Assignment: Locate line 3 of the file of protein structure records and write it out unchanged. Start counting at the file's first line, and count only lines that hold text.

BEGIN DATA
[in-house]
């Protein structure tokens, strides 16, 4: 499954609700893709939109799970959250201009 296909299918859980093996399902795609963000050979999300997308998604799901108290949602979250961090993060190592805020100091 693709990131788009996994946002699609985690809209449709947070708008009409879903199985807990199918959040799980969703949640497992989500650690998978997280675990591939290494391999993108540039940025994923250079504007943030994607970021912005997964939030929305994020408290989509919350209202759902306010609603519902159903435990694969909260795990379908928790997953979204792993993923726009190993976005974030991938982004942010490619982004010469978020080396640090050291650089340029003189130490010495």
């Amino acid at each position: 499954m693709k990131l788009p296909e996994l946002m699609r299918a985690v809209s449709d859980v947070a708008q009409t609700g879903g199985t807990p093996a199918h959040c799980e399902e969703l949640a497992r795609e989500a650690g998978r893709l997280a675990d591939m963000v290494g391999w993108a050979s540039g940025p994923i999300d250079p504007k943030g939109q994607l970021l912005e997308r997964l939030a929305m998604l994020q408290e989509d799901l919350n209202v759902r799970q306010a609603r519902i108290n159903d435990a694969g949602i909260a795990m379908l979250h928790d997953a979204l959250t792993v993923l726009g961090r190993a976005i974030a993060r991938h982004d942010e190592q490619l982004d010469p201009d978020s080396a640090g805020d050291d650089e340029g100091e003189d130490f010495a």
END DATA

């Amino acid at each position: 499954m693709k990131l788009p296909e996994l946002m699609r299918a985690v809209s449709d859980v947070a708008q009409t609700g879903g199985t807990p093996a199918h959040c799980e399902e969703l949640a497992r795609e989500a650690g998978r893709l997280a675990d591939m963000v290494g391999w993108a050979s540039g940025p994923i999300d250079p504007k943030g939109q994607l970021l912005e997308r997964l939030a929305m998604l994020q408290e989509d799901l919350n209202v759902r799970q306010a609603r519902i108290n159903d435990a694969g949602i909260a795990m379908l979250h928790d997953a979204l959250t792993v993923l726009g961090r190993a976005i974030a993060r991938h982004d942010e190592q490619l982004d010469p201009d978020s080396a640090g805020d050291d650089e340029g100091e003189d130490f010495a």